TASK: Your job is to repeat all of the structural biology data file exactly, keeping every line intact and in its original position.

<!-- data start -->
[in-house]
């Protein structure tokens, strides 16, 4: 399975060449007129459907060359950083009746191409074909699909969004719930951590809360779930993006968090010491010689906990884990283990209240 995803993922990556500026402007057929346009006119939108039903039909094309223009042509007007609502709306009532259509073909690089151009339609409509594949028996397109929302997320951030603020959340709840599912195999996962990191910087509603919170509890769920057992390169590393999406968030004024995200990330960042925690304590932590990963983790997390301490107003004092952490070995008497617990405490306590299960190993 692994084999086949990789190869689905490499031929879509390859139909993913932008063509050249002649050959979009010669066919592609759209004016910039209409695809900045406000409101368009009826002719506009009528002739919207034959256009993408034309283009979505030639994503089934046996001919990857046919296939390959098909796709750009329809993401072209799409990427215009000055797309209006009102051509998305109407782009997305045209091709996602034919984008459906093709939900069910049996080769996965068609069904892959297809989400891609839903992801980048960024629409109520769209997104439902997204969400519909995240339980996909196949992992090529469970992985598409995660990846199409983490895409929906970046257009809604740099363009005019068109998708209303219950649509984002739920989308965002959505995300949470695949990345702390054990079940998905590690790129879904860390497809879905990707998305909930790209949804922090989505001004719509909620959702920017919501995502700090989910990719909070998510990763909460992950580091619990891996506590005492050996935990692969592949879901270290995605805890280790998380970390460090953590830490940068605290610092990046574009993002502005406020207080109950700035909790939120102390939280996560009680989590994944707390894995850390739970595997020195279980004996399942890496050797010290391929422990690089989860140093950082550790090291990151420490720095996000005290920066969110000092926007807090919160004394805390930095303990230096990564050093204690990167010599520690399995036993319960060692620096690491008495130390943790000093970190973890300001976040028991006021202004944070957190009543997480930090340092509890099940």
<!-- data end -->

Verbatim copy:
[in-house]
């Protein structure tokens, strides 16, 4: 399975060449007129459907060359950083009746191409074909699909969004719930951590809360779930993006968090010491010689906990884990283990209240 995803993922990556500026402007057929346009006119939108039903039909094309223009042509007007609502709306009532259509073909690089151009339609409509594949028996397109929302997320951030603020959340709840599912195999996962990191910087509603919170509890769920057992390169590393999406968030004024995200990330960042925690304590932590990963983790997390301490107003004092952490070995008497617990405490306590299960190993 692994084999086949990789190869689905490499031929879509390859139909993913932008063509050249002649050959979009010669066919592609759209004016910039209409695809900045406000409101368009009826002719506009009528002739919207034959256009993408034309283009979505030639994503089934046996001919990857046919296939390959098909796709750009329809993401072209799409990427215009000055797309209006009102051509998305109407782009997305045209091709996602034919984008459906093709939900069910049996080769996965068609069904892959297809989400891609839903992801980048960024629409109520769209997104439902997204969400519909995240339980996909196949992992090529469970992985598409995660990846199409983490895409929906970046257009809604740099363009005019068109998708209303219950649509984002739920989308965002959505995300949470695949990345702390054990079940998905590690790129879904860390497809879905990707998305909930790209949804922090989505001004719509909620959702920017919501995502700090989910990719909070998510990763909460992950580091619990891996506590005492050996935990692969592949879901270290995605805890280790998380970390460090953590830490940068605290610092990046574009993002502005406020207080109950700035909790939120102390939280996560009680989590994944707390894995850390739970595997020195279980004996399942890496050797010290391929422990690089989860140093950082550790090291990151420490720095996000005290920066969110000092926007807090919160004394805390930095303990230096990564050093204690990167010599520690399995036993319960060692620096690491008495130390943790000093970190973890300001976040028991006021202004944070957190009543997480930090340092509890099940």